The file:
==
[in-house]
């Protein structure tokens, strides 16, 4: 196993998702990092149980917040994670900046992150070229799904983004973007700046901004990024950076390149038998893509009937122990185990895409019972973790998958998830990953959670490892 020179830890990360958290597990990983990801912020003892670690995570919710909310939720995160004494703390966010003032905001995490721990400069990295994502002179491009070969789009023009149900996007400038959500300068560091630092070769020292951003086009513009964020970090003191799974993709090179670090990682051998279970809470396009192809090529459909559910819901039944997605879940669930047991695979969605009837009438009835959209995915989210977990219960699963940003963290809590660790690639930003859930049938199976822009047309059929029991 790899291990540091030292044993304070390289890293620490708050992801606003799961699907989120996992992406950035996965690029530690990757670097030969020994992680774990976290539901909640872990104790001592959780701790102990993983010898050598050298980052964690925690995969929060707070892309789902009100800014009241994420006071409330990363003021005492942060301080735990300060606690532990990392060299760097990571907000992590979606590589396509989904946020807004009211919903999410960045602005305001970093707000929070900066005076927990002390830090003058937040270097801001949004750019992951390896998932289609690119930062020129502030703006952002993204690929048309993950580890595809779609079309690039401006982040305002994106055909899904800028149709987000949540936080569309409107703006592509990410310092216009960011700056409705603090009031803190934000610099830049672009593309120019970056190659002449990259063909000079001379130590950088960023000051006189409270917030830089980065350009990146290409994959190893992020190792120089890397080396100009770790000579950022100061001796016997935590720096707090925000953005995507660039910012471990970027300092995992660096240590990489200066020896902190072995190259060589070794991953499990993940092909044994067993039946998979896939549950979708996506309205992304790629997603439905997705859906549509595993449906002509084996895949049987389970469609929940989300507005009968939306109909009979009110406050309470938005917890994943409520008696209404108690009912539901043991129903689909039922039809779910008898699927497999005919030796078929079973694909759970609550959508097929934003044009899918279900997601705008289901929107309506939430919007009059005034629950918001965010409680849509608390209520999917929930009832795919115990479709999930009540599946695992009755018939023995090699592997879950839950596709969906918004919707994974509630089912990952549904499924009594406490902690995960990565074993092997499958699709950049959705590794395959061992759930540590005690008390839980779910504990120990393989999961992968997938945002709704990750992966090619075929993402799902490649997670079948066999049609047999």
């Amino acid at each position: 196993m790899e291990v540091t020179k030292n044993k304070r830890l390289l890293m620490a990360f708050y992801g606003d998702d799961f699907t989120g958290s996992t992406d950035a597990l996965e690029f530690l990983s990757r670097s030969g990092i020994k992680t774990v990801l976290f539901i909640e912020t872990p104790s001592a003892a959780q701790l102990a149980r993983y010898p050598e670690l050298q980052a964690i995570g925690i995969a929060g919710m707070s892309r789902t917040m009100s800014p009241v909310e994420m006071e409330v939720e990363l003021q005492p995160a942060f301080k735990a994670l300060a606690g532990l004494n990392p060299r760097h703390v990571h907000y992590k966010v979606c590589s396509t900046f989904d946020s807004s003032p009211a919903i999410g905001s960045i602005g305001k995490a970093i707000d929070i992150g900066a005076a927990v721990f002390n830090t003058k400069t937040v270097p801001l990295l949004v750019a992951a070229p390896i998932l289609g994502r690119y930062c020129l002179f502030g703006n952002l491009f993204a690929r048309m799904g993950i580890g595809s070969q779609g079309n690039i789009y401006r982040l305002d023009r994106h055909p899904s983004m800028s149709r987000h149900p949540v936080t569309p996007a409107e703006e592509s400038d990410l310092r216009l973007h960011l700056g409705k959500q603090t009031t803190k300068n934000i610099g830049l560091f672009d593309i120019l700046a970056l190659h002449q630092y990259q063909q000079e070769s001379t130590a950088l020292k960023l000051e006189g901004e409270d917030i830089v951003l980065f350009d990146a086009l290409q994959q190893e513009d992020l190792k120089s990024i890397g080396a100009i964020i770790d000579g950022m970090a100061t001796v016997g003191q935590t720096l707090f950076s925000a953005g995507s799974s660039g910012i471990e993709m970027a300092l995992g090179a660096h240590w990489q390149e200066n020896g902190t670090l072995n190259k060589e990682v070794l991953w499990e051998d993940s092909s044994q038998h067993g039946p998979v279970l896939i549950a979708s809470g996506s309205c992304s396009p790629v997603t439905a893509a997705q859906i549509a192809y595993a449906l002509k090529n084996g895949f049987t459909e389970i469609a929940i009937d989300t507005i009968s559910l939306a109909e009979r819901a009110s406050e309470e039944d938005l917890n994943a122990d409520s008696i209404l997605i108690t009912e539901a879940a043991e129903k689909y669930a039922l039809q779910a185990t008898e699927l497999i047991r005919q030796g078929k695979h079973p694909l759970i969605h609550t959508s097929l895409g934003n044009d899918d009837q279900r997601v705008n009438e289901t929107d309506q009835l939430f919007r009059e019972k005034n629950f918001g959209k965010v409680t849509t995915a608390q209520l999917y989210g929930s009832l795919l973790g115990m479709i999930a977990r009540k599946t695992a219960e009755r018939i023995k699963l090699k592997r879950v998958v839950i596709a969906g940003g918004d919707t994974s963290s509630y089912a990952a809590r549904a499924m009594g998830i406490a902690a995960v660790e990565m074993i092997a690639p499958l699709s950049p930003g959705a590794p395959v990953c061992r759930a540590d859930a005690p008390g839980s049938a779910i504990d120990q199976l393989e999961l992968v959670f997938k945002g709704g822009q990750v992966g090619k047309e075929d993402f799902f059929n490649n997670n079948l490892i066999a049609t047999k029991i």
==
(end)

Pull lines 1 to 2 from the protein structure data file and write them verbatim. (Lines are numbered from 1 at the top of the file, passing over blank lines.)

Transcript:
[in-house]
């Protein structure tokens, strides 16, 4: 196993998702990092149980917040994670900046992150070229799904983004973007700046901004990024950076390149038998893509009937122990185990895409019972973790998958998830990953959670490892 020179830890990360958290597990990983990801912020003892670690995570919710909310939720995160004494703390966010003032905001995490721990400069990295994502002179491009070969789009023009149900996007400038959500300068560091630092070769020292951003086009513009964020970090003191799974993709090179670090990682051998279970809470396009192809090529459909559910819901039944997605879940669930047991695979969605009837009438009835959209995915989210977990219960699963940003963290809590660790690639930003859930049938199976822009047309059929029991 790899291990540091030292044993304070390289890293620490708050992801606003799961699907989120996992992406950035996965690029530690990757670097030969020994992680774990976290539901909640872990104790001592959780701790102990993983010898050598050298980052964690925690995969929060707070892309789902009100800014009241994420006071409330990363003021005492942060301080735990300060606690532990990392060299760097990571907000992590979606590589396509989904946020807004009211919903999410960045602005305001970093707000929070900066005076927990002390830090003058937040270097801001949004750019992951390896998932289609690119930062020129502030703006952002993204690929048309993950580890595809779609079309690039401006982040305002994106055909899904800028149709987000949540936080569309409107703006592509990410310092216009960011700056409705603090009031803190934000610099830049672009593309120019970056190659002449990259063909000079001379130590950088960023000051006189409270917030830089980065350009990146290409994959190893992020190792120089890397080396100009770790000579950022100061001796016997935590720096707090925000953005995507660039910012471990970027300092995992660096240590990489200066020896902190072995190259060589070794991953499990993940092909044994067993039946998979896939549950979708996506309205992304790629997603439905997705859906549509595993449906002509084996895949049987389970469609929940989300507005009968939306109909009979009110406050309470938005917890994943409520008696209404108690009912539901043991129903689909039922039809779910008898699927497999005919030796078929079973694909759970609550959508097929934003044009899918279900997601705008289901929107309506939430919007009059005034629950918001965010409680849509608390209520999917929930009832795919115990479709999930009540599946695992009755018939023995090699592997879950839950596709969906918004919707994974509630089912990952549904499924009594406490902690995960990565074993092997499958699709950049959705590794395959061992759930540590005690008390839980779910504990120990393989999961992968997938945002709704990750992966090619075929993402799902490649997670079948066999049609047999």